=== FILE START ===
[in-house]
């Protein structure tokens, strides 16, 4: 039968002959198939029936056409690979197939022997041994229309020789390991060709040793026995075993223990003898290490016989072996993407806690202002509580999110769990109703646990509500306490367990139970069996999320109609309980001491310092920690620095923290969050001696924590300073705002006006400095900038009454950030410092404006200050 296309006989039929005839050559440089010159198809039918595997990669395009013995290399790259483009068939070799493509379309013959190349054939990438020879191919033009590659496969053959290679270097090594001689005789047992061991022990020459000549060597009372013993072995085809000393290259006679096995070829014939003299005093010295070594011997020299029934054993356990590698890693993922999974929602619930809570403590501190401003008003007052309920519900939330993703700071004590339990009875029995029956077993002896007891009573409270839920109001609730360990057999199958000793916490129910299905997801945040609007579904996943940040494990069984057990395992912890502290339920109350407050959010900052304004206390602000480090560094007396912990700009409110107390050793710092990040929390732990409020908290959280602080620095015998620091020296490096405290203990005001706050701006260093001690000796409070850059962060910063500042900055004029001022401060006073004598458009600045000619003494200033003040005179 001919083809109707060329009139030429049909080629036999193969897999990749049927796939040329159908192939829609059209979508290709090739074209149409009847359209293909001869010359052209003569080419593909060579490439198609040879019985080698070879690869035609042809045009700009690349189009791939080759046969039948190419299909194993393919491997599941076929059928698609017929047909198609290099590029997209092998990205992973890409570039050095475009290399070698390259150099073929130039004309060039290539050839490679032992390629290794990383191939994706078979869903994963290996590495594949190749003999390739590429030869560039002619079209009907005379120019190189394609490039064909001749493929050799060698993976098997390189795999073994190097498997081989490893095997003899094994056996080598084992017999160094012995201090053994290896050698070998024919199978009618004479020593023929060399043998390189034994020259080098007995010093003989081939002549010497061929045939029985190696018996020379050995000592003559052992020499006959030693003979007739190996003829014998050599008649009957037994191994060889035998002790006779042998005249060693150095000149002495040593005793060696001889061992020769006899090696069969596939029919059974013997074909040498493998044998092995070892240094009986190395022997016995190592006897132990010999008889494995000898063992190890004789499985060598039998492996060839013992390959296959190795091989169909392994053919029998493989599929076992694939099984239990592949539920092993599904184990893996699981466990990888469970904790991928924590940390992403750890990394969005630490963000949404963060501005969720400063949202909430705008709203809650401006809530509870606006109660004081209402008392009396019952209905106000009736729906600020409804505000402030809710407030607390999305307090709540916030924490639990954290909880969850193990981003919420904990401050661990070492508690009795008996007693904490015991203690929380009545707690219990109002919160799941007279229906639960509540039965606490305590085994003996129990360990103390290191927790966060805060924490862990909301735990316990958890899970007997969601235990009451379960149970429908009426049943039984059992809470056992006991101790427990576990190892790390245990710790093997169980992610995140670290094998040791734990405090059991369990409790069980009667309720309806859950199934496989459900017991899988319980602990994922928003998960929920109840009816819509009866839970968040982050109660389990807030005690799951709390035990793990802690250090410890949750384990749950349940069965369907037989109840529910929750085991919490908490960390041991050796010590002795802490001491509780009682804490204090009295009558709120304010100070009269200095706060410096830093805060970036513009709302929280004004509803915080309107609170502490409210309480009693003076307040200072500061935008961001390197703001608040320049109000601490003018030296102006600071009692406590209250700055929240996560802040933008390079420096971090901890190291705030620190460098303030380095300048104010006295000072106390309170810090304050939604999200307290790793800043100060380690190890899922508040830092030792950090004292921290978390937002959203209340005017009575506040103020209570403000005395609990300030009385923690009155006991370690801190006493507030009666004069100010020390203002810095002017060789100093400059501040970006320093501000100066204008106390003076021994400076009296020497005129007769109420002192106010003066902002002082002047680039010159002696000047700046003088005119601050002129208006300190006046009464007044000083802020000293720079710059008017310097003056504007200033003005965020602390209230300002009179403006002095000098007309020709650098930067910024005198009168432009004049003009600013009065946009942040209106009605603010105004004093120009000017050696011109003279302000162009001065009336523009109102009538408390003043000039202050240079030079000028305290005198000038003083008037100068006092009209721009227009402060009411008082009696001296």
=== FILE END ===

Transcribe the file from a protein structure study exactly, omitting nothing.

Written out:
[in-house]
């Protein structure tokens, strides 16, 4: 039968002959198939029936056409690979197939022997041994229309020789390991060709040793026995075993223990003898290490016989072996993407806690202002509580999110769990109703646990509500306490367990139970069996999320109609309980001491310092920690620095923290969050001696924590300073705002006006400095900038009454950030410092404006200050 296309006989039929005839050559440089010159198809039918595997990669395009013995290399790259483009068939070799493509379309013959190349054939990438020879191919033009590659496969053959290679270097090594001689005789047992061991022990020459000549060597009372013993072995085809000393290259006679096995070829014939003299005093010295070594011997020299029934054993356990590698890693993922999974929602619930809570403590501190401003008003007052309920519900939330993703700071004590339990009875029995029956077993002896007891009573409270839920109001609730360990057999199958000793916490129910299905997801945040609007579904996943940040494990069984057990395992912890502290339920109350407050959010900052304004206390602000480090560094007396912990700009409110107390050793710092990040929390732990409020908290959280602080620095015998620091020296490096405290203990005001706050701006260093001690000796409070850059962060910063500042900055004029001022401060006073004598458009600045000619003494200033003040005179 001919083809109707060329009139030429049909080629036999193969897999990749049927796939040329159908192939829609059209979508290709090739074209149409009847359209293909001869010359052209003569080419593909060579490439198609040879019985080698070879690869035609042809045009700009690349189009791939080759046969039948190419299909194993393919491997599941076929059928698609017929047909198609290099590029997209092998990205992973890409570039050095475009290399070698390259150099073929130039004309060039290539050839490679032992390629290794990383191939994706078979869903994963290996590495594949190749003999390739590429030869560039002619079209009907005379120019190189394609490039064909001749493929050799060698993976098997390189795999073994190097498997081989490893095997003899094994056996080598084992017999160094012995201090053994290896050698070998024919199978009618004479020593023929060399043998390189034994020259080098007995010093003989081939002549010497061929045939029985190696018996020379050995000592003559052992020499006959030693003979007739190996003829014998050599008649009957037994191994060889035998002790006779042998005249060693150095000149002495040593005793060696001889061992020769006899090696069969596939029919059974013997074909040498493998044998092995070892240094009986190395022997016995190592006897132990010999008889494995000898063992190890004789499985060598039998492996060839013992390959296959190795091989169909392994053919029998493989599929076992694939099984239990592949539920092993599904184990893996699981466990990888469970904790991928924590940390992403750890990394969005630490963000949404963060501005969720400063949202909430705008709203809650401006809530509870606006109660004081209402008392009396019952209905106000009736729906600020409804505000402030809710407030607390999305307090709540916030924490639990954290909880969850193990981003919420904990401050661990070492508690009795008996007693904490015991203690929380009545707690219990109002919160799941007279229906639960509540039965606490305590085994003996129990360990103390290191927790966060805060924490862990909301735990316990958890899970007997969601235990009451379960149970429908009426049943039984059992809470056992006991101790427990576990190892790390245990710790093997169980992610995140670290094998040791734990405090059991369990409790069980009667309720309806859950199934496989459900017991899988319980602990994922928003998960929920109840009816819509009866839970968040982050109660389990807030005690799951709390035990793990802690250090410890949750384990749950349940069965369907037989109840529910929750085991919490908490960390041991050796010590002795802490001491509780009682804490204090009295009558709120304010100070009269200095706060410096830093805060970036513009709302929280004004509803915080309107609170502490409210309480009693003076307040200072500061935008961001390197703001608040320049109000601490003018030296102006600071009692406590209250700055929240996560802040933008390079420096971090901890190291705030620190460098303030380095300048104010006295000072106390309170810090304050939604999200307290790793800043100060380690190890899922508040830092030792950090004292921290978390937002959203209340005017009575506040103020209570403000005395609990300030009385923690009155006991370690801190006493507030009666004069100010020390203002810095002017060789100093400059501040970006320093501000100066204008106390003076021994400076009296020497005129007769109420002192106010003066902002002082002047680039010159002696000047700046003088005119601050002129208006300190006046009464007044000083802020000293720079710059008017310097003056504007200033003005965020602390209230300002009179403006002095000098007309020709650098930067910024005198009168432009004049003009600013009065946009942040209106009605603010105004004093120009000017050696011109003279302000162009001065009336523009109102009538408390003043000039202050240079030079000028305290005198000038003083008037100068006092009209721009227009402060009411008082009696001296």